|By Don_Walsh on Monday, August 20, 2001 - 01:54 pm: Edit|
Biblical 'wormwood' is not A. absinthium. It is (probably) A.judaica. Absinthium was not present in the middle east (I dunno if it is now, but if it is, it was imported.)
Not, of course, that I give a rat's ass.
|By Lordhobgoblin on Monday, August 20, 2001 - 12:01 pm: Edit|
"Lest there should be among you man, or woman, or family, or tribe, whose heart turneth away this day from the Lord our God, to go serve the gods of these nations; lest there should be among you a root that beareth gall and wormwood" : Deuteronomy 29:18
A biblical reference to wormwood. I'm not entirely sure it's got anything to do with this thread but I thought I'd post it anyway.
|By Midas on Monday, August 20, 2001 - 04:30 am: Edit|
In the vodou tradition, Erzulie Freda is quite keen on a dram of Anisette, and I've found she's rather partial to La Fee. Legba likes the stuff as well.
|By Royale on Monday, August 20, 2001 - 03:29 am: Edit|
I am not so sure Anise's "protection from disturbing dreams". The other night my gal and I went to bed well buzzed on the green stuff, the next morning she said she had wild dreams of cockroaches and demonic bugs (Then again that could have been the can of Raid we had inhaled) But, I will definitely vouch for its affects as an aphrodisiac. Enough said.
|By Don_Walsh on Monday, August 20, 2001 - 03:23 am: Edit|
And of course, vodka and wormwood will get you nowhere as the abv isn't high enough to extract anything but what you DON'T want, namely absinthin.
(It will of course reinforce the treasured goth belief that absinthe is horribly bitter. So, if preservation and promotion of shared subcultural mythology is your goal...)
|By Don_Walsh on Monday, August 20, 2001 - 03:18 am: Edit|
Rhymes with sewerage.
Avoid any website that uses spelling 'magick' esp if they are selling anything. Wicca shops online and off make health food shops look cheap.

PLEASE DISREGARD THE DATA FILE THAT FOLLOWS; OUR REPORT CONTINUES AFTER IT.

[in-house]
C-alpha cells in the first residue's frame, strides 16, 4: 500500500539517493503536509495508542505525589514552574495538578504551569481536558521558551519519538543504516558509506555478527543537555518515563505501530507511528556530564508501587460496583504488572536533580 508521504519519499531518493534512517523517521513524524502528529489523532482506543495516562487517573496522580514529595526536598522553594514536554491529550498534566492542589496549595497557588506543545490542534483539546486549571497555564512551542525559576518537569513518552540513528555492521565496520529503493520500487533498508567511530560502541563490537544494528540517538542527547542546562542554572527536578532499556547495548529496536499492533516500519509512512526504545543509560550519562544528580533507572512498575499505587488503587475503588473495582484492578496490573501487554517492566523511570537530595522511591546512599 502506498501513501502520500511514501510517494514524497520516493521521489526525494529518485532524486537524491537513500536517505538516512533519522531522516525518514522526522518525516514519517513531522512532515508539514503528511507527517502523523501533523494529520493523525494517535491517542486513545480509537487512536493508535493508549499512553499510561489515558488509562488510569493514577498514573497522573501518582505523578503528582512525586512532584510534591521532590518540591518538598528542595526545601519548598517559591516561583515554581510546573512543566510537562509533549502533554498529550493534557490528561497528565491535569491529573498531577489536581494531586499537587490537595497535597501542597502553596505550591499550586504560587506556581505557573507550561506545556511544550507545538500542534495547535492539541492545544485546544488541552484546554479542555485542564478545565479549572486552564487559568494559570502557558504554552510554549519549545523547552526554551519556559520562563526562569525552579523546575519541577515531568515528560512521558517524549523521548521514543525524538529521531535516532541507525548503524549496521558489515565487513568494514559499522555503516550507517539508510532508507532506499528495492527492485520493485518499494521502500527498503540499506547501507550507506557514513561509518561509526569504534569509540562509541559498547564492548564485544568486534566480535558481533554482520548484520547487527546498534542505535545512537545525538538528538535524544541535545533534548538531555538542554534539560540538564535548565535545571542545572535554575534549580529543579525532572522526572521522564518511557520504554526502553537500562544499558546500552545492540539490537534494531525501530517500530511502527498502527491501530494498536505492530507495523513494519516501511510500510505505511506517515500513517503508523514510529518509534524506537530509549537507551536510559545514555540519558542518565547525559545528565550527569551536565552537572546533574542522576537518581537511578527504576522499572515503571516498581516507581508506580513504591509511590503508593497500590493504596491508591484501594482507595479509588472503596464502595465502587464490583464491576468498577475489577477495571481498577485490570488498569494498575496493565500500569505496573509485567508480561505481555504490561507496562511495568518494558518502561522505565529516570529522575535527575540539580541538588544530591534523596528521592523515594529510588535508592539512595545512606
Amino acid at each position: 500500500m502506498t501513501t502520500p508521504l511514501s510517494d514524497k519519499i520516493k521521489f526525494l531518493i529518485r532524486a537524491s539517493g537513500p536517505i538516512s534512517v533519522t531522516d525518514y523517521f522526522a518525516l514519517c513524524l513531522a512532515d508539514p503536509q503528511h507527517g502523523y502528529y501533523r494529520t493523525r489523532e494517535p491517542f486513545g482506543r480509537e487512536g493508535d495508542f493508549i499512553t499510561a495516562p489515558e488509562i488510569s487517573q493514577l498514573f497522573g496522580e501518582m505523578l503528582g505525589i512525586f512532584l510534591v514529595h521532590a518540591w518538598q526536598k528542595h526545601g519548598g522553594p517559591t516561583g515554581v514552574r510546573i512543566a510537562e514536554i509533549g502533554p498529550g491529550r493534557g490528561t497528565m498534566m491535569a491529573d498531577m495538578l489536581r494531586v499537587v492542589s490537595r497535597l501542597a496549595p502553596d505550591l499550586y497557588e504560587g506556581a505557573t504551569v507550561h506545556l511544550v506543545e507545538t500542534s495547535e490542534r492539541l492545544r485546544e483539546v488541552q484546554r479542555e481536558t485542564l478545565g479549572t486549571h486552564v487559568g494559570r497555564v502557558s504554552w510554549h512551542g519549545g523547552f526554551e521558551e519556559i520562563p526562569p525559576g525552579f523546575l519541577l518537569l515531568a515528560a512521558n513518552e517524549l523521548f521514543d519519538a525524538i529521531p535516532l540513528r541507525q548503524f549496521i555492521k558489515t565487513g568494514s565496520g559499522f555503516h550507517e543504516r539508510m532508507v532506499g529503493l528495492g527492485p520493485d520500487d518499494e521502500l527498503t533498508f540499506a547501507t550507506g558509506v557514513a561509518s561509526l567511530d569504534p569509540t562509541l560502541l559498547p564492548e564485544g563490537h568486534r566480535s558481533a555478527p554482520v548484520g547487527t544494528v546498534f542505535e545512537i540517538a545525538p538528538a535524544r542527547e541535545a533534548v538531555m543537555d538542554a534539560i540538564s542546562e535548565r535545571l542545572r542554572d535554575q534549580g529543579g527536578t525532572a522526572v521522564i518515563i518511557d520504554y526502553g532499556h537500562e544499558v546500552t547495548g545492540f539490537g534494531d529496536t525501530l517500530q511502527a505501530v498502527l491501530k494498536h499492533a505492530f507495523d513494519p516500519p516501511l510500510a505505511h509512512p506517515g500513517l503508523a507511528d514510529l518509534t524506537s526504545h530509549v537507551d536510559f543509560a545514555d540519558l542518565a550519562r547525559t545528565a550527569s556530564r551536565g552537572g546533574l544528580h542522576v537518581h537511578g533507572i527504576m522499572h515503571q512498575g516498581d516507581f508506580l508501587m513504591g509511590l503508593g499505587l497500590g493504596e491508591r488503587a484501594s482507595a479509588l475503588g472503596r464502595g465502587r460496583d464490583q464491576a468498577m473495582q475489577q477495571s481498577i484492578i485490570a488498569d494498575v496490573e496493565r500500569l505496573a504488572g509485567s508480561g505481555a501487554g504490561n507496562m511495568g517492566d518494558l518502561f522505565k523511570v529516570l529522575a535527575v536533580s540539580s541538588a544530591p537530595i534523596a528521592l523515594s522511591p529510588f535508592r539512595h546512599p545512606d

|By Verawench on Sunday, August 19, 2001 - 10:41 pm: Edit|
Wonder what he uses to make Irish Cream.
|By Head_Prosthesis on Sunday, August 19, 2001 - 10:35 pm: Edit|
Couple that with this recipe page and you got yourself a party PARTY!!!
|By Verawench on Sunday, August 19, 2001 - 10:19 pm: Edit|
From Paul Beyerl's "The Master Book of Herbalism"
This is just trivia of sorts, I don't necessarily believe any of it; nor can I answer for the accuracy of my source... But it is interesting. I'm also trying, when possible, to list the herb's magical uses while consumed or drank.
Anyway, here it is:
Wormwood: repelling of negative energy; visions and prophecy
Coriander: rituals of peace; associated with immortality; love magick
Anise: aphrodisiac, fulfillment in love; protection against disturbing dreams (hmmm….)
Lemon Balm/Melissa: pursuit of romance
Fennel: ensuring fertility, virility, long life; protection
Angelica: drawing in positive energy; summoning visions and energies; protection
Star Anise: driving away negative spirits
Hyssop: protection; healing; consecration of magical tools
I was just thinking - and perhaps an expert can answer this - that the medicinal uses of some of these herbs sometimes crossed paths in folk remedies with their more supernatural uses.
And don't y'all give no shit for for not listing only the herbs in the original recipes, I can't remember them off the top of my head.
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